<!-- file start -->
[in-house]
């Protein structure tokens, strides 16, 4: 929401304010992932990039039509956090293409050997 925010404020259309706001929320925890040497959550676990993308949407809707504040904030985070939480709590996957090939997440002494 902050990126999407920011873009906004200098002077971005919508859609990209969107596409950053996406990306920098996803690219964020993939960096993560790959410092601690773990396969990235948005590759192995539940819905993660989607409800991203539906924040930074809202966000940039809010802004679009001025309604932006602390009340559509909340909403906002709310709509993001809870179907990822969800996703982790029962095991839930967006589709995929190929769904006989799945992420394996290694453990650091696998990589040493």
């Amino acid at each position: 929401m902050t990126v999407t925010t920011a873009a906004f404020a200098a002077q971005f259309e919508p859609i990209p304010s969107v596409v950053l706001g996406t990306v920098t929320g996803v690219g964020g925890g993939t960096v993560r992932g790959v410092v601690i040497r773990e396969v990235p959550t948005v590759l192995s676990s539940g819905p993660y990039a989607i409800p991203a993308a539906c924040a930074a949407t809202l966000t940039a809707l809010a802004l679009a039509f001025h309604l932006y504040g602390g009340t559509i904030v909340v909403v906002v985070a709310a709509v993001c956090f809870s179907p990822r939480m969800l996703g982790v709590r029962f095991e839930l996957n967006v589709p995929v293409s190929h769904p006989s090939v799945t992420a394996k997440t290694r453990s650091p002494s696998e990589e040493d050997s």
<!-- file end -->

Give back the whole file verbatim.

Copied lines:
[in-house]
């Protein structure tokens, strides 16, 4: 929401304010992932990039039509956090293409050997 925010404020259309706001929320925890040497959550676990993308949407809707504040904030985070939480709590996957090939997440002494 902050990126999407920011873009906004200098002077971005919508859609990209969107596409950053996406990306920098996803690219964020993939960096993560790959410092601690773990396969990235948005590759192995539940819905993660989607409800991203539906924040930074809202966000940039809010802004679009001025309604932006602390009340559509909340909403906002709310709509993001809870179907990822969800996703982790029962095991839930967006589709995929190929769904006989799945992420394996290694453990650091696998990589040493």
């Amino acid at each position: 929401m902050t990126v999407t925010t920011a873009a906004f404020a200098a002077q971005f259309e919508p859609i990209p304010s969107v596409v950053l706001g996406t990306v920098t929320g996803v690219g964020g925890g993939t960096v993560r992932g790959v410092v601690i040497r773990e396969v990235p959550t948005v590759l192995s676990s539940g819905p993660y990039a989607i409800p991203a993308a539906c924040a930074a949407t809202l966000t940039a809707l809010a802004l679009a039509f001025h309604l932006y504040g602390g009340t559509i904030v909340v909403v906002v985070a709310a709509v993001c956090f809870s179907p990822r939480m969800l996703g982790v709590r029962f095991e839930l996957n967006v589709p995929v293409s190929h769904p006989s090939v799945t992420a394996k997440t290694r453990s650091p002494s696998e990589e040493d050997s």